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President Signs Amendment to Family and Medical Leave Act

Claudia D. Orr
01.30.2008

On Jan. 29, President Bush signed into law House Bill (HB) 4986 which, among other things, amends the Family and Medical Leave Act (FMLA) to provide leaves of absences for families of military men and women. Employers subject to the FMLA need to promptly advise their employees of this new right and amend their FMLA policies as soon as possible.

Specifically, HB 4986 permits an employee to take up to 12 workweeks of leave because of a “qualifying exigency,” which arises “out of the fact that a spouse, a son, a daughter or parent of the employee is on active duty (or has been notified of an impending call or order to active duty) in the Armed Forces in support of a contingency operation.” 

Significantly, HB 4986 does not define a “qualifying exigency” but leaves this task to the Secretary of Labor to determine by regulation. However, the common meaning of exigency includes pressing needs or a situation that requires swift attention or is urgent.  Until this term is defined, employers are advised to be flexible and to keep in mind the purpose of HB 4986 when granting or denying leave requests.  Therefore, employers may wish to broadly define the term to contemplate leaves for such things as the employee’s need for time off because he or she is now solely responsible for child care until other arrangements can be made.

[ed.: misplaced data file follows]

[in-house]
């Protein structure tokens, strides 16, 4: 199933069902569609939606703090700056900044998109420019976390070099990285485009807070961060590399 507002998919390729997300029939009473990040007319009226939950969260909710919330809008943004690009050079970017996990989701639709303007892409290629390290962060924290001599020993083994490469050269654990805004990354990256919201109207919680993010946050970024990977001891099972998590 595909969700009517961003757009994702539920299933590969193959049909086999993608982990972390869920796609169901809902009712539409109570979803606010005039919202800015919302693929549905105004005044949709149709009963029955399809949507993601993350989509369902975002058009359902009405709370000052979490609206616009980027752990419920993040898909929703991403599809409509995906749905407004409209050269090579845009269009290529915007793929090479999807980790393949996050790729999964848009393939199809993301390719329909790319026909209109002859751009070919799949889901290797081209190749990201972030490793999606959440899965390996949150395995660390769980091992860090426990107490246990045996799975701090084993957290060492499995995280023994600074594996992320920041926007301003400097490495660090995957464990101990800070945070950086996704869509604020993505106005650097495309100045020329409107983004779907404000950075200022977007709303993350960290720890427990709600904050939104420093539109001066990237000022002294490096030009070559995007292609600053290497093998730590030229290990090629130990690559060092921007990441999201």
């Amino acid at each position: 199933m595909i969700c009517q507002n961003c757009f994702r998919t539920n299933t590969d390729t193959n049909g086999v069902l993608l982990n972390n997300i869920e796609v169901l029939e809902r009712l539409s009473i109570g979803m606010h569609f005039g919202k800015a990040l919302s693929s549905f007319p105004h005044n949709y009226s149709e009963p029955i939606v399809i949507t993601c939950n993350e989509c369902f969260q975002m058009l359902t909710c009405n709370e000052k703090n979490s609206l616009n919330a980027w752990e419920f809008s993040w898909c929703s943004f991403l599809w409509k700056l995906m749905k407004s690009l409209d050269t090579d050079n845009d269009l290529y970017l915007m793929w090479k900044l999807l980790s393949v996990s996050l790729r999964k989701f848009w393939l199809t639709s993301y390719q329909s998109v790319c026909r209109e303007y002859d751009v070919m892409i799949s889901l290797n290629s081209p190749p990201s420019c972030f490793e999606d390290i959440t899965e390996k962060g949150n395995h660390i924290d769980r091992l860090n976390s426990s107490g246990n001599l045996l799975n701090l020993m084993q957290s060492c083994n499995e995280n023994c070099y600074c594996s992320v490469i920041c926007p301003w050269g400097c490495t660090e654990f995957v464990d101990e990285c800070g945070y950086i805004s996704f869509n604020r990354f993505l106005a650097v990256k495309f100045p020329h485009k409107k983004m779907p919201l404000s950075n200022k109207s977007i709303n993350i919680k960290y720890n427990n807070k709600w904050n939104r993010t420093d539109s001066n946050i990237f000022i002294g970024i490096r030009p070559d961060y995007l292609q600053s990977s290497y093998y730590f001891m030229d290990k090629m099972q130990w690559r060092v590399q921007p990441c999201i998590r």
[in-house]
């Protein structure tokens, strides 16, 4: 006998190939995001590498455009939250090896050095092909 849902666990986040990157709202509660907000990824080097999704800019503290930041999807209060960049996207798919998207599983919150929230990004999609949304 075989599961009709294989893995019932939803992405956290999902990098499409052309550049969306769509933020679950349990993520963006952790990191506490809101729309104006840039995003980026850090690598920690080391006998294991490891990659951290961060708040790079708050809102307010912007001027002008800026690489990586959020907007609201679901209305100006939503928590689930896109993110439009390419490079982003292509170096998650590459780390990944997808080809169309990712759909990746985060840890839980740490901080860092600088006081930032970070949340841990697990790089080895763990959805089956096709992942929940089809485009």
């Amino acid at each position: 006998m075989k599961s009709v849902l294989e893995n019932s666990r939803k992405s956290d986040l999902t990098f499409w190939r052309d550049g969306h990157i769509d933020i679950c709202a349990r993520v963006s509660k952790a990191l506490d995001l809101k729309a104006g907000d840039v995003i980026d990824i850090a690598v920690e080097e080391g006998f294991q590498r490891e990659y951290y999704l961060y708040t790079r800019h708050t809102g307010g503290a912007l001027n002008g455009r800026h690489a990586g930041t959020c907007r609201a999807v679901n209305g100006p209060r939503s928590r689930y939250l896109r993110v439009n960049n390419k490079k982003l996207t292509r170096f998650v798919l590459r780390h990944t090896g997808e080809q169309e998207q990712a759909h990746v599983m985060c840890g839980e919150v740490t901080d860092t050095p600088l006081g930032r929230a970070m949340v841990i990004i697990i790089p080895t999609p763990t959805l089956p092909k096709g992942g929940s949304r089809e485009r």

In addition, HB 4986 provides “servicemember family leave” for “eligible employees” for a total of 26 workweeks to care for a servicemember with a serious injury or illness incurred in the line of duty.  An eligible employee for this leave includes “the spouse, son, daughter, parent or next of kin (nearest blood relative) of a covered servicemember.”  The 26 workweeks permitted for servicemember family leave includes the 12 weeks of FMLA leave already provided to employees, and it is only available during a single 12-month period.  Therefore, an individual who takes 26 weeks of Servicemember Family Leave is not eligible for any additional time off for other FMLA leave.

Time off for traditional FMLA leave is not extended by HB 4986 and remains at 12 weeks. As with all FMLA leaves of absence, the leaves described above are unpaid, unless the employer requires or the employee elects to use available unused paid time off.

To read Section 585 of House Bill 4986, which relates to Family Leave, click the PDF link below. 

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